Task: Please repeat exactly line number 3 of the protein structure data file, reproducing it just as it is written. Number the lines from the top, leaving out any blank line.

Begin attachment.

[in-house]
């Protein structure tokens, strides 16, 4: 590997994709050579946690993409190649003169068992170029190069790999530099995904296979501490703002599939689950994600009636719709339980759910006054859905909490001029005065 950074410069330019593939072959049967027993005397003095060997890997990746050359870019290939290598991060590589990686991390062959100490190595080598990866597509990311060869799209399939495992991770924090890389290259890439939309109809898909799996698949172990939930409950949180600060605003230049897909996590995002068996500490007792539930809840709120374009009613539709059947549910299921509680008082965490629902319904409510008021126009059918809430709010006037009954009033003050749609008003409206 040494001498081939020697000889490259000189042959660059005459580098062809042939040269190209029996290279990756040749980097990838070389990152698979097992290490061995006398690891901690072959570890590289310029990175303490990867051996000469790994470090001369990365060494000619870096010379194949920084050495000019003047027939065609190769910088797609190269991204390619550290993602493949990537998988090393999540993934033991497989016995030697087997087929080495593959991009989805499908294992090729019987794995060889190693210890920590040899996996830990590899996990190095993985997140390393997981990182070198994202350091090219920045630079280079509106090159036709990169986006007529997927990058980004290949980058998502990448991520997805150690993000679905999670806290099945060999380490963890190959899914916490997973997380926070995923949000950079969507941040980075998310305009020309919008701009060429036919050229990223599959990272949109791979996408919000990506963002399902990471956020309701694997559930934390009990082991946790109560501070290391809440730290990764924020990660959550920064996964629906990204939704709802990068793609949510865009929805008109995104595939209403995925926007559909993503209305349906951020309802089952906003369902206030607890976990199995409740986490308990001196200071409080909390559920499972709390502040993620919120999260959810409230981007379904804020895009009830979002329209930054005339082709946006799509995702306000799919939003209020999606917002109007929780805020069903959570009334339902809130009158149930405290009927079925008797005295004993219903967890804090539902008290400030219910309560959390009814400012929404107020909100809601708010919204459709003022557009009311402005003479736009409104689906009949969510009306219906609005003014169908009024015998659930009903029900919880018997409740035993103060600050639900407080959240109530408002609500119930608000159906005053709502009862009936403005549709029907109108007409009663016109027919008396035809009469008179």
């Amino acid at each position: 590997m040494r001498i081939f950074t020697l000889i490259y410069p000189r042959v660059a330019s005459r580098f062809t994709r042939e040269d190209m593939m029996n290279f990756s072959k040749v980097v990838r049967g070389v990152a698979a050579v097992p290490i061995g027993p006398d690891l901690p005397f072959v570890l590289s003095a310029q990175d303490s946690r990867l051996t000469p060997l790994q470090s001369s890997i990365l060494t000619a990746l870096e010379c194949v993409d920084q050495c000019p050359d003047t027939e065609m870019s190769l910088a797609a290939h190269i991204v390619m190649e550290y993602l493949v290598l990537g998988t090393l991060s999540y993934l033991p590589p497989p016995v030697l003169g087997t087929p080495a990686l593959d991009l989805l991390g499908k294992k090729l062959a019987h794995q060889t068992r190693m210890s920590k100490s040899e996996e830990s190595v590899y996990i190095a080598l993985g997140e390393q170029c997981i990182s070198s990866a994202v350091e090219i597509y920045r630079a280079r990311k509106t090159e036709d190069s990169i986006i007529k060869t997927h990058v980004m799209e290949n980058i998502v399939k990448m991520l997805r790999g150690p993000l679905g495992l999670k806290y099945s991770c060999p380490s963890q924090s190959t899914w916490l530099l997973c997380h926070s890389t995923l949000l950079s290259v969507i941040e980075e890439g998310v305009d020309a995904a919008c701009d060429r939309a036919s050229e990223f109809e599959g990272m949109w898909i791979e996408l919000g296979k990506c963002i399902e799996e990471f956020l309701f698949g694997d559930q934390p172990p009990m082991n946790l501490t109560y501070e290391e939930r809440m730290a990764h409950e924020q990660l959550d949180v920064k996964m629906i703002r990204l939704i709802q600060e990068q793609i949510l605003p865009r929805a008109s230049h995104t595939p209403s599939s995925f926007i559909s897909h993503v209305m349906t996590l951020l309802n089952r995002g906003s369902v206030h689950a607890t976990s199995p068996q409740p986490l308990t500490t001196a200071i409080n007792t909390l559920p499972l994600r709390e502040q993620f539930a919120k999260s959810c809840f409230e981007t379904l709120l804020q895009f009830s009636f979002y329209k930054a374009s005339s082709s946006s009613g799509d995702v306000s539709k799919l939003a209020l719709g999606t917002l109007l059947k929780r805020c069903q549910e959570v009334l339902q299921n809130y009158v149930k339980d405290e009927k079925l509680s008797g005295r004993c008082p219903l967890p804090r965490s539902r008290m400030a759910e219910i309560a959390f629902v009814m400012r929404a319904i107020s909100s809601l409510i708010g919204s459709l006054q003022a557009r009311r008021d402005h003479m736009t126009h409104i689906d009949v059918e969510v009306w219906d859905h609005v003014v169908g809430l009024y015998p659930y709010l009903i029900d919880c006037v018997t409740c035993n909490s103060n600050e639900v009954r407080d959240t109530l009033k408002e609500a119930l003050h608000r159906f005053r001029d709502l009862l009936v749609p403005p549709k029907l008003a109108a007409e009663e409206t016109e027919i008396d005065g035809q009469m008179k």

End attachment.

């Amino acid at each position: 590997m040494r001498i081939f950074t020697l000889i490259y410069p000189r042959v660059a330019s005459r580098f062809t994709r042939e040269d190209m593939m029996n290279f990756s072959k040749v980097v990838r049967g070389v990152a698979a050579v097992p290490i061995g027993p006398d690891l901690p005397f072959v570890l590289s003095a310029q990175d303490s946690r990867l051996t000469p060997l790994q470090s001369s890997i990365l060494t000619a990746l870096e010379c194949v993409d920084q050495c000019p050359d003047t027939e065609m870019s190769l910088a797609a290939h190269i991204v390619m190649e550290y993602l493949v290598l990537g998988t090393l991060s999540y993934l033991p590589p497989p016995v030697l003169g087997t087929p080495a990686l593959d991009l989805l991390g499908k294992k090729l062959a019987h794995q060889t068992r190693m210890s920590k100490s040899e996996e830990s190595v590899y996990i190095a080598l993985g997140e390393q170029c997981i990182s070198s990866a994202v350091e090219i597509y920045r630079a280079r990311k509106t090159e036709d190069s990169i986006i007529k060869t997927h990058v980004m799209e290949n980058i998502v399939k990448m991520l997805r790999g150690p993000l679905g495992l999670k806290y099945s991770c060999p380490s963890q924090s190959t899914w916490l530099l997973c997380h926070s890389t995923l949000l950079s290259v969507i941040e980075e890439g998310v305009d020309a995904a919008c701009d060429r939309a036919s050229e990223f109809e599959g990272m949109w898909i791979e996408l919000g296979k990506c963002i399902e799996e990471f956020l309701f698949g694997d559930q934390p172990p009990m082991n946790l501490t109560y501070e290391e939930r809440m730290a990764h409950e924020q990660l959550d949180v920064k996964m629906i703002r990204l939704i709802q600060e990068q793609i949510l605003p865009r929805a008109s230049h995104t595939p209403s599939s995925f926007i559909s897909h993503v209305m349906t996590l951020l309802n089952r995002g906003s369902v206030h689950a607890t976990s199995p068996q409740p986490l308990t500490t001196a200071i409080n007792t909390l559920p499972l994600r709390e502040q993620f539930a919120k999260s959810c809840f409230e981007t379904l709120l804020q895009f009830s009636f979002y329209k930054a374009s005339s082709s946006s009613g799509d995702v306000s539709k799919l939003a209020l719709g999606t917002l109007l059947k929780r805020c069903q549910e959570v009334l339902q299921n809130y009158v149930k339980d405290e009927k079925l509680s008797g005295r004993c008082p219903l967890p804090r965490s539902r008290m400030a759910e219910i309560a959390f629902v009814m400012r929404a319904i107020s909100s809601l409510i708010g919204s459709l006054q003022a557009r009311r008021d402005h003479m736009t126009h409104i689906d009949v059918e969510v009306w219906d859905h609005v003014v169908g809430l009024y015998p659930y709010l009903i029900d919880c006037v018997t409740c035993n909490s103060n600050e639900v009954r407080d959240t109530l009033k408002e609500a119930l003050h608000r159906f005053r001029d709502l009862l009936v749609p403005p549709k029907l008003a109108a007409e009663e409206t016109e027919i008396d005065g035809q009469m008179k």